Many of us have been there before: After a night of overindulging in alcohol, you wake up with a pounding hangover headache (probably also accompanied by other unpleasant hangover symptoms, such as nausea, dry mouth, and even diarrhea). According to Verywell Health, although hangover headaches are very common — also known as delayed alcohol-induced headaches — their exact cause remains unknown. Possible mechanisms for alcohol's ability to cause a headache include the direct effect of alcohol on the brain, the effect of acetaldehyde (a byproduct of alcohol metabolism) on the brain, dehydration, alcohol withdrawal, additives in alcohol, and alcohol's ability to impact hormone balance. 

Compounds called congeners in dark-colored alcohols such as whiskey and brandy can lead to more severe hangover headaches, and some people may be genetically predisposed to worse hangovers. Hangover headaches tend to occur on both sides of the head with pain that's localized in the forehead and/or temples, pulsates, and gets worse with physical activity.

Unfortunately, there's no miracle cure for a hangover headache. To make symptoms more bearable, however, individuals should focus on rehydrating and resting. Cold compresses and taking NSAIDs can also be helpful. It's important to avoid using acetaminophen (Tylenol), however, as it can cause liver damage when taken immediately before, during, or immediately after consuming alcohol (via Verywell Health). Most hangover headaches will last about 24 hours. To minimize the chance of a hangover headache, drink only in moderation and be sure to consume plenty of water alongside the booze.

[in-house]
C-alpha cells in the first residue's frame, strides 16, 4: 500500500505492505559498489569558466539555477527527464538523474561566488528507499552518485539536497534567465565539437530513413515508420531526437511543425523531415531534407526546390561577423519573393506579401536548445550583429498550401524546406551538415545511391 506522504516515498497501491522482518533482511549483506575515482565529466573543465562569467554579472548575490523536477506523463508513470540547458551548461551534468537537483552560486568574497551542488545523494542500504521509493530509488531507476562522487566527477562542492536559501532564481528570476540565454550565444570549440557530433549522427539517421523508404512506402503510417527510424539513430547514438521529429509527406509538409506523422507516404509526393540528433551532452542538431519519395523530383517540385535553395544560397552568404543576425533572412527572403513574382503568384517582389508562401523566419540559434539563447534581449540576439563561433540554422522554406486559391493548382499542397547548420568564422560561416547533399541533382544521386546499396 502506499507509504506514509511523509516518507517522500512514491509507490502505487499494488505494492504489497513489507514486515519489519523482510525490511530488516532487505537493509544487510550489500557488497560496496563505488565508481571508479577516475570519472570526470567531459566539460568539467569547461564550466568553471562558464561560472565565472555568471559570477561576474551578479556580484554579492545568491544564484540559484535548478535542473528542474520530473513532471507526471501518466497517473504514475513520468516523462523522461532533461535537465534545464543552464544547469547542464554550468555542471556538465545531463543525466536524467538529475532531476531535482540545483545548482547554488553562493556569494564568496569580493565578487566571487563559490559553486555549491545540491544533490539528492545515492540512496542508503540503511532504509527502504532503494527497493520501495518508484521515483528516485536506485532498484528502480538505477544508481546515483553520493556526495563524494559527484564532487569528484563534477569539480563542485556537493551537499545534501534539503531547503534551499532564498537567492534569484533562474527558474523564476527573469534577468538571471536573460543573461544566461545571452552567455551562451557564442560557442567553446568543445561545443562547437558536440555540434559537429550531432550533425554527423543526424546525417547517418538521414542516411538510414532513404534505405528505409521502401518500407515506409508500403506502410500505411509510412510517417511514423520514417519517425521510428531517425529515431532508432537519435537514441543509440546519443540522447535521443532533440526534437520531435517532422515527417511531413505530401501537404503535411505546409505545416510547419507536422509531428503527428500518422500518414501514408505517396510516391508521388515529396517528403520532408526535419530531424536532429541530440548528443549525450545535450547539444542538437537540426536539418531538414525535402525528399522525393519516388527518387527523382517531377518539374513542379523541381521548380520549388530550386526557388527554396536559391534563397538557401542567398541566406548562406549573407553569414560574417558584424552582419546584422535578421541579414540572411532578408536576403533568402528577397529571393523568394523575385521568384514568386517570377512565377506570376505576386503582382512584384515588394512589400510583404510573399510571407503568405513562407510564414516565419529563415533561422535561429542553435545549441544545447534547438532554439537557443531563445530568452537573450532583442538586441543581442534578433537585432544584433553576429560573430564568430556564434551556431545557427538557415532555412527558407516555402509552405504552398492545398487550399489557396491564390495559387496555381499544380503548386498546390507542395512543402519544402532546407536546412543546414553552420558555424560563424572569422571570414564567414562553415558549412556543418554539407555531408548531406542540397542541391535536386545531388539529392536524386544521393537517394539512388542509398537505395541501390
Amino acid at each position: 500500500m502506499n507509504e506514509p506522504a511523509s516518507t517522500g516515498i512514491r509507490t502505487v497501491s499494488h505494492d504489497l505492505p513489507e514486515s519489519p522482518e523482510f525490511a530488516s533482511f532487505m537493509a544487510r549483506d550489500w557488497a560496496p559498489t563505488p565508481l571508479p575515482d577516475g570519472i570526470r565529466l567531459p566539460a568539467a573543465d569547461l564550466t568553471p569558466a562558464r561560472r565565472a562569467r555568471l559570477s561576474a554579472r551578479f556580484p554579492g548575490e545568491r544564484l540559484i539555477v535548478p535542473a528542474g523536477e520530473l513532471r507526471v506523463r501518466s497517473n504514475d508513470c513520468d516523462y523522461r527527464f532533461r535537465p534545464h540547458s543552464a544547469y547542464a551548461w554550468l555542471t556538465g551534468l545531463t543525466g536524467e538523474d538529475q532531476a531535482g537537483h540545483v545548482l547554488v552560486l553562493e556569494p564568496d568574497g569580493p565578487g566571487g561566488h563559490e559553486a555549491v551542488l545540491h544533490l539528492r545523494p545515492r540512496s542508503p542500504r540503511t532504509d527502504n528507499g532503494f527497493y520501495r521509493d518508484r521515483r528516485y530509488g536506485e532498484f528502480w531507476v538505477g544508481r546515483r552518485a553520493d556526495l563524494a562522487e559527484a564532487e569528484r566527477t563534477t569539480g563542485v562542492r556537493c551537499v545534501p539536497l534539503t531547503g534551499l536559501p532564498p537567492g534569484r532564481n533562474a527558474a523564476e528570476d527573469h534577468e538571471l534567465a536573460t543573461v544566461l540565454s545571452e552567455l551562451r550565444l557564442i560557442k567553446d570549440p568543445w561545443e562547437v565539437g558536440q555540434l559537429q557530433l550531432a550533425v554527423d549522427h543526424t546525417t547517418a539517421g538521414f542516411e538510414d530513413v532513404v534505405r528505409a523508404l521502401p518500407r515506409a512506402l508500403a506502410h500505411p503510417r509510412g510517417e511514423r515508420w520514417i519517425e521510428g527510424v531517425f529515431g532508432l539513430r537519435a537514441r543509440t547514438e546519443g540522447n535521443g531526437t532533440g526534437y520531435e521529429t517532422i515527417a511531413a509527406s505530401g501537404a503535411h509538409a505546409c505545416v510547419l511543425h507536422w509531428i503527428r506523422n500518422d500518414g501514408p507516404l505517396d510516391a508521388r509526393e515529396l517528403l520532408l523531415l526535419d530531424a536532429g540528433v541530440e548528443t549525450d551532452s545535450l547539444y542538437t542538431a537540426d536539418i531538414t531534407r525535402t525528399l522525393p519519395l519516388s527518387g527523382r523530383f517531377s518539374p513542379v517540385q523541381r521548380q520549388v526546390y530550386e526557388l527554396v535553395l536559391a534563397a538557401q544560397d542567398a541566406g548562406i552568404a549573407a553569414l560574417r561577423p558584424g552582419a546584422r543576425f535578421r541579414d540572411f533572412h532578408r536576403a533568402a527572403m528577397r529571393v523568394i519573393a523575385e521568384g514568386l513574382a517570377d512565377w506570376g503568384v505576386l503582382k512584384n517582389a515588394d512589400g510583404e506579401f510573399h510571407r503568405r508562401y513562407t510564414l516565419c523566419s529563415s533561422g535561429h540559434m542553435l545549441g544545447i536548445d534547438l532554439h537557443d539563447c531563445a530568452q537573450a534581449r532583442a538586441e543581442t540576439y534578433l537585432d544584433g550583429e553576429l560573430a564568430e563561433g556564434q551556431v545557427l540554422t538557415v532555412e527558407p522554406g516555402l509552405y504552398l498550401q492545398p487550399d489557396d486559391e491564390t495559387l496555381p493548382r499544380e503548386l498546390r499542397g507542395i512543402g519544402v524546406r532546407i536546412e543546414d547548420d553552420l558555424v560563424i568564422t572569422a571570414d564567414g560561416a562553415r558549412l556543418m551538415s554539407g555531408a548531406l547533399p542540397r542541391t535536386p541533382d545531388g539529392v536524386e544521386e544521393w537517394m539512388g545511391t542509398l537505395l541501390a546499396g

Exertion headaches

According to the Cleveland Clinic, exertion headaches occur during or immediately after physical activity. Exertion headaches are also known as exercise-induced headaches because they're often triggered by exercise, particularly weightlifting and running. But any strenuous physical activity has the potential to trigger an exertion headache, including sex, a sneezing or coughing fit, or even straining hard to go to the bathroom. The mechanism behind exertion headaches is believed to be the rapid expansion of blood vessels. When doing something strenuous, the body's requirements for blood flow and oxygen increase, which causes veins and arteries to expand. 

But this dilation and increased blood volume can raise pressure inside the skull, leading to a headache. The pain of an exertion headache can be felt on one or both sides of the head and is often described as pulsating or throbbing. It may be accompanied by neck pain, nausea, sensitivity to light, and vision changes. Exertion headaches usually last a few minutes to a few hours, but may last up to a couple of days.

Exertion headaches can be treated like regular headaches. Over-the-counter or prescription-strength NSAIDs can reduce pain, or beta blockers may be prescribed for those who get frequent exertion headaches but can't take NSAIDs. Strategies for avoiding an exertion headache include avoiding the physical activity that triggers them (if possible), drinking plenty of fluids, and including proper warm-ups and cool-downs as part of your exercise regimen.

Hormonal headaches